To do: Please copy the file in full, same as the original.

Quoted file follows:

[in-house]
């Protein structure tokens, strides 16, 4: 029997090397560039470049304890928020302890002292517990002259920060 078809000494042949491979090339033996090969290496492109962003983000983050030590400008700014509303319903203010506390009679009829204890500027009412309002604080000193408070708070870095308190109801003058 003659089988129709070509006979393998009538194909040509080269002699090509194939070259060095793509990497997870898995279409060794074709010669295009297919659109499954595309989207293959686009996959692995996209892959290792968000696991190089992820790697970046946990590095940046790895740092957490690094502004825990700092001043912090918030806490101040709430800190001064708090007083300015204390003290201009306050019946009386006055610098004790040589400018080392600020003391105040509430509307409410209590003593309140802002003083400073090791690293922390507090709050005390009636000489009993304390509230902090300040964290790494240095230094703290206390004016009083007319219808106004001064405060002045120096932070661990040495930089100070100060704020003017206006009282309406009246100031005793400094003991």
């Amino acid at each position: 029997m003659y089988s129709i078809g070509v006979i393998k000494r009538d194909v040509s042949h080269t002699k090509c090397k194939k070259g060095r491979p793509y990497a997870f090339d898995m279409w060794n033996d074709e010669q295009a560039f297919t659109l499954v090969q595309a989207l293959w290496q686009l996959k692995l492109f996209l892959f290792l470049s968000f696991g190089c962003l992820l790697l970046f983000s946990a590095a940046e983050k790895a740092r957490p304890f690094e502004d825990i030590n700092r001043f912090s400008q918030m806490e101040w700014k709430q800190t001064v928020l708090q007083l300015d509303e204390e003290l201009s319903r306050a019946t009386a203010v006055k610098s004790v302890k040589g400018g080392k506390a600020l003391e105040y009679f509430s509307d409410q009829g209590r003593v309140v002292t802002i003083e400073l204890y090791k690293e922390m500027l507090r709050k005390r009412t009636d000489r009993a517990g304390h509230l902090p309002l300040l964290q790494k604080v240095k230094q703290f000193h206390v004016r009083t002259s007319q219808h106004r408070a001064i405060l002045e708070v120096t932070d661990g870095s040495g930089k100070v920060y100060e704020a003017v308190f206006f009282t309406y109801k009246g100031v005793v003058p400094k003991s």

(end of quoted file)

[in-house]
């Protein structure tokens, strides 16, 4: 029997090397560039470049304890928020302890002292517990002259920060 078809000494042949491979090339033996090969290496492109962003983000983050030590400008700014509303319903203010506390009679009829204890500027009412309002604080000193408070708070870095308190109801003058 003659089988129709070509006979393998009538194909040509080269002699090509194939070259060095793509990497997870898995279409060794074709010669295009297919659109499954595309989207293959686009996959692995996209892959290792968000696991190089992820790697970046946990590095940046790895740092957490690094502004825990700092001043912090918030806490101040709430800190001064708090007083300015204390003290201009306050019946009386006055610098004790040589400018080392600020003391105040509430509307409410209590003593309140802002003083400073090791690293922390507090709050005390009636000489009993304390509230902090300040964290790494240095230094703290206390004016009083007319219808106004001064405060002045120096932070661990040495930089100070100060704020003017206006009282309406009246100031005793400094003991």
């Amino acid at each position: 029997m003659y089988s129709i078809g070509v006979i393998k000494r009538d194909v040509s042949h080269t002699k090509c090397k194939k070259g060095r491979p793509y990497a997870f090339d898995m279409w060794n033996d074709e010669q295009a560039f297919t659109l499954v090969q595309a989207l293959w290496q686009l996959k692995l492109f996209l892959f290792l470049s968000f696991g190089c962003l992820l790697l970046f983000s946990a590095a940046e983050k790895a740092r957490p304890f690094e502004d825990i030590n700092r001043f912090s400008q918030m806490e101040w700014k709430q800190t001064v928020l708090q007083l300015d509303e204390e003290l201009s319903r306050a019946t009386a203010v006055k610098s004790v302890k040589g400018g080392k506390a600020l003391e105040y009679f509430s509307d409410q009829g209590r003593v309140v002292t802002i003083e400073l204890y090791k690293e922390m500027l507090r709050k005390r009412t009636d000489r009993a517990g304390h509230l902090p309002l300040l964290q790494k604080v240095k230094q703290f000193h206390v004016r009083t002259s007319q219808h106004r408070a001064i405060l002045e708070v120096t932070d661990g870095s040495g930089k100070v920060y100060e704020a003017v308190f206006f009282t309406y109801k009246g100031v005793v003058p400094k003991s």